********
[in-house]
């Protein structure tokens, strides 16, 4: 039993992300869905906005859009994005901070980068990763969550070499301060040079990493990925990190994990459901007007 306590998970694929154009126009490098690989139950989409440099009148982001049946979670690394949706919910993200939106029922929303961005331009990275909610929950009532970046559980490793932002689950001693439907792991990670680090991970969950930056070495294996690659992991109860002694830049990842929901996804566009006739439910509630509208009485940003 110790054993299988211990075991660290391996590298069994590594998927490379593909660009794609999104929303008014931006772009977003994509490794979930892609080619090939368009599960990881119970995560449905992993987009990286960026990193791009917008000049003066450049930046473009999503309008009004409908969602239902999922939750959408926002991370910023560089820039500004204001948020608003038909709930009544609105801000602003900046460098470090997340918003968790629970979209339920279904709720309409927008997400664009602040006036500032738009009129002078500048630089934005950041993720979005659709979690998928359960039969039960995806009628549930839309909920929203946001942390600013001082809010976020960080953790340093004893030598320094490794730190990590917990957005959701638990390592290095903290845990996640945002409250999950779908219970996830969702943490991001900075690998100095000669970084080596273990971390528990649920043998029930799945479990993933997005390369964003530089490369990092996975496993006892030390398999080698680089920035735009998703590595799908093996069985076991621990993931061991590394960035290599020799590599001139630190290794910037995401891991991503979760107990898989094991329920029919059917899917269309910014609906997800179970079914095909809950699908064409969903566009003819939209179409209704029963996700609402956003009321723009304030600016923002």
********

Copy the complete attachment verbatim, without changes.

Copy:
[in-house]
């Protein structure tokens, strides 16, 4: 039993992300869905906005859009994005901070980068990763969550070499301060040079990493990925990190994990459901007007 306590998970694929154009126009490098690989139950989409440099009148982001049946979670690394949706919910993200939106029922929303961005331009990275909610929950009532970046559980490793932002689950001693439907792991990670680090991970969950930056070495294996690659992991109860002694830049990842929901996804566009006739439910509630509208009485940003 110790054993299988211990075991660290391996590298069994590594998927490379593909660009794609999104929303008014931006772009977003994509490794979930892609080619090939368009599960990881119970995560449905992993987009990286960026990193791009917008000049003066450049930046473009999503309008009004409908969602239902999922939750959408926002991370910023560089820039500004204001948020608003038909709930009544609105801000602003900046460098470090997340918003968790629970979209339920279904709720309409927008997400664009602040006036500032738009009129002078500048630089934005950041993720979005659709979690998928359960039969039960995806009628549930839309909920929203946001942390600013001082809010976020960080953790340093004893030598320094490794730190990590917990957005959701638990390592290095903290845990996640945002409250999950779908219970996830969702943490991001900075690998100095000669970084080596273990971390528990649920043998029930799945479990993933997005390369964003530089490369990092996975496993006892030390398999080698680089920035735009998703590595799908093996069985076991621990993931061991590394960035290599020799590599001139630190290794910037995401891991991503979760107990898989094991329920029919059917899917269309910014609906997800179970079914095909809950699908064409969903566009003819939209179409209704029963996700609402956003009321723009304030600016923002």